Auckland Supply and the Unitary Plan
In March the Auckland City Council released its draft Unitary plan as debate raged in the media over how to solve Auckland’s housing supply crisis. Auckland needs 400,000 new homes over the next 30 years and under the current district plan it is forecast we will only be able to create 300,000. Will the proposed plan solve this problem?
What are the proposed changes?
The plan aims to encourage greater density, mostly away from coastal areas and definitely closer to transport nodes. The main zones and the required net site areas are as per the table below.
Some key points on the zones:
- 1 dwelling per 500s/m in the Single House zone.
- Mixed Housing – a maximum of 4 dwellings can be built, e.g. four 300s/m sites with a dwelling on each. It may be possible to create 5 or more dwellings on a 1,200 s/m site, but a resource consent would be required and there are other development controls that will need to be satisfied.
- Terraced housing. This zoning is not based on number of units per site. Rather it is based on development controls such as a maximum site coverage; a minimum floor area; maximum build height; minimum site width on the road front.
Check out these links for more information:
New zoning maps: http://acmaps.aucklandcouncil.govt.nz/unitaryplan/FlexViewer/index.html
Zoning details: http://shapeauckland.co.nz/wp-content/uploads/2013/04/factsheetresidentialcontrols.pdf
How will it change the face of Auckland?
Heading into this project the council knew they would need to come up with a way to control the look and feel of future developments in order to provide comfort that the changes will enhance and not compromise the face of Auckland. There have been developments in the past which council has learned its lesson from and acknowledges have compromised the aesthetics of Auckland. Understandably there is group that are concerned about what gets built.
To that end the changes come with a number of design controls and a separate design handbook is planned to accompany each new zone. For example there must be a minimum number of window facades on the road frontage side of the property, garages must not make up more than a maximum percentage of the front of the property, entrances must be at the front of the property, the front of the property must run parallel with the road front.
When will the changes happen?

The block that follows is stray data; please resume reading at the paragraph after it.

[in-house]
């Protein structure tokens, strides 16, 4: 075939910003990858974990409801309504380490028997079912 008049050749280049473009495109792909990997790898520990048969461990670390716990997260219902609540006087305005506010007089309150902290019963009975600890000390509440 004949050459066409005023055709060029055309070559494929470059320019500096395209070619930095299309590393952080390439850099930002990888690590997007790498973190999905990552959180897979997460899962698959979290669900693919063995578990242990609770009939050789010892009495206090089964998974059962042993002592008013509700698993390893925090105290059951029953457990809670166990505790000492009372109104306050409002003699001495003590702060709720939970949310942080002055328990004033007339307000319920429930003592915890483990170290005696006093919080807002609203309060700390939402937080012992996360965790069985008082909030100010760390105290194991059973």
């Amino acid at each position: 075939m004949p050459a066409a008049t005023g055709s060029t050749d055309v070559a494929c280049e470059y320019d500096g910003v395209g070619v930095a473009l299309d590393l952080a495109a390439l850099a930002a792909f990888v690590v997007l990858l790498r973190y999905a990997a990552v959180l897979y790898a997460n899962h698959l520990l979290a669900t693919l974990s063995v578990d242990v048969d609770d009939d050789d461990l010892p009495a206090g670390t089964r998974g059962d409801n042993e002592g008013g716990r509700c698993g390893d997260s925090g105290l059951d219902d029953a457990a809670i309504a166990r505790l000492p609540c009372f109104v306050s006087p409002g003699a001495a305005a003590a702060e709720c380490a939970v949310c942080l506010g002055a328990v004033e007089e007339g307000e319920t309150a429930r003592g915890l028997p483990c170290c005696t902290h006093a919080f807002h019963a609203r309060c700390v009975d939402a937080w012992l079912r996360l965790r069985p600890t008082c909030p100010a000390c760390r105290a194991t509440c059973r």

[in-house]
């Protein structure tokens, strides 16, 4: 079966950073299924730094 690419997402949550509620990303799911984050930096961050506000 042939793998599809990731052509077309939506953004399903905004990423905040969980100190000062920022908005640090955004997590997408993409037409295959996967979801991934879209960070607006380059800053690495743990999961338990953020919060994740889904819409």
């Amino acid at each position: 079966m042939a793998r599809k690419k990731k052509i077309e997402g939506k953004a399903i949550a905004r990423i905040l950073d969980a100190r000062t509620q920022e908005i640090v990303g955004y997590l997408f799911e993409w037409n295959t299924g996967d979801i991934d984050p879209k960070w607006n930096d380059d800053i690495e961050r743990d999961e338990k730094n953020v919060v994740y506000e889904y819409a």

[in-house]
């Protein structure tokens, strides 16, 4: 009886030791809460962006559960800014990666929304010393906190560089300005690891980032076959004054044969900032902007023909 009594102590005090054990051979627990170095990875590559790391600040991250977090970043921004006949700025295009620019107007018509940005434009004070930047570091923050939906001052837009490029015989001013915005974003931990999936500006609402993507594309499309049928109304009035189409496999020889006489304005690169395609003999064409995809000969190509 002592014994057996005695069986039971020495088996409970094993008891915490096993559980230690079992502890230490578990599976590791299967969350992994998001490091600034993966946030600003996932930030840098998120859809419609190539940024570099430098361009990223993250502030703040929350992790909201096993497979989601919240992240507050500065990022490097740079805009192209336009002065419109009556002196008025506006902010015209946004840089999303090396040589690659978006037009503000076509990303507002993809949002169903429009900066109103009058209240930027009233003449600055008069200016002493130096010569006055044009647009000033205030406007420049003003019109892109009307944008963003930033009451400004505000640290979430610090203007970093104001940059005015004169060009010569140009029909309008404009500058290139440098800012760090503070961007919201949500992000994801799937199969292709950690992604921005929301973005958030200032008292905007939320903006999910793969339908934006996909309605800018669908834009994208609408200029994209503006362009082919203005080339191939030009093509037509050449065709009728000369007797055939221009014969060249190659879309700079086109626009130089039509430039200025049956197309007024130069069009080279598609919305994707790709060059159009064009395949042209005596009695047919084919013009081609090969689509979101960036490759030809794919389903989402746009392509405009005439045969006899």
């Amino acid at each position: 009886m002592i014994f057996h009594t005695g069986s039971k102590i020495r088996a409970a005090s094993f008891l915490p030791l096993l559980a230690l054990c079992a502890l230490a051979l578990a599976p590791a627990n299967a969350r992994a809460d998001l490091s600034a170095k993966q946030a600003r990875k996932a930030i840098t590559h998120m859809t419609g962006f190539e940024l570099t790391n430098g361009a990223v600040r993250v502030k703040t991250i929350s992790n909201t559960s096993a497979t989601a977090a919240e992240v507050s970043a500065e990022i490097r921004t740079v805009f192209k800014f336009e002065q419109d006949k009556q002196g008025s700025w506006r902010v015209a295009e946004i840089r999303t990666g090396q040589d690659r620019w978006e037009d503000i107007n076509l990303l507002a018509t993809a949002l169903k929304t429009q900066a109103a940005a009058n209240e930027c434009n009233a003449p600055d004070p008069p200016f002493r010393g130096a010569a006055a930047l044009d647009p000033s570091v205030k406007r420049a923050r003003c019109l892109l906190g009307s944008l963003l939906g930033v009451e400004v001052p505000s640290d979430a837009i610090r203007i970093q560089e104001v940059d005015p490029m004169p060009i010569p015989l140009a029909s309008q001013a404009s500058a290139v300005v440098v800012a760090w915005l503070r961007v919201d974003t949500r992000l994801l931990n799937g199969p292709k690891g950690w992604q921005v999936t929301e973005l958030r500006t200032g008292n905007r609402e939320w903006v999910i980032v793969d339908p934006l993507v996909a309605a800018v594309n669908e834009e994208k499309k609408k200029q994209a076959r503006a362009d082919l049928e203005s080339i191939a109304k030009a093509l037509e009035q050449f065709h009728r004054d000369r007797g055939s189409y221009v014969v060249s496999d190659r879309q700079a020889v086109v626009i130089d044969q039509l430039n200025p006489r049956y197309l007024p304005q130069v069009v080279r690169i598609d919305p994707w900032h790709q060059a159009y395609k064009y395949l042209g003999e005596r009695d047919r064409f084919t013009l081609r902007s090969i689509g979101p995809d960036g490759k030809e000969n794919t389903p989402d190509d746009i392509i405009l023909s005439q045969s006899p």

Council is hoping to pass the changes into law by September 2013. In reality it will probably take longer as the plan needs to be approved by parliament and there is concern being voiced that the speed of the approval is too fast. Therefore we may not see the plan as law until well into next year or even beyond.
Will these changes solve the supply crisis?
For the extra potential supply to come on stream we need a few things to happen: developers need to be motivated to get going on the basis that they will get developments approved with reduced complexity’ consents in a timely fashion and they will derive a profit.
The new plan takes all the different zonings of the old councils and creates one unified plan. This creates simplicity and removes some of the hurdles developers face when working with a myriad of different rules. Perhaps this will motivate a new generation of developers. Many seasoned Auckland developers have either gone bankrupt or found new ‘jobs’.
But perhaps more importantly is the impact the new development and design controls will have. Like most things the devil is in the detail and we won’t get a full appreciation of how these controls will be enforced until the first few subdivision and building consents are processed.
Will developers see they can make a profit? Greater scale usually brings economies of scale. There are many 1,200 s/m sites around Auckland where current zonings allow for one additional property. These properties aren’t being subdivided in a hurry as the profits are slim given the subdivision and sitework costs. However, under the new mixed house zone it may be possible to now put an additional 3 dwellings on the site. That will mean the subdivision and sitework costs can now be spread over three dwellings. So perhaps these sites will become more enticing to developers.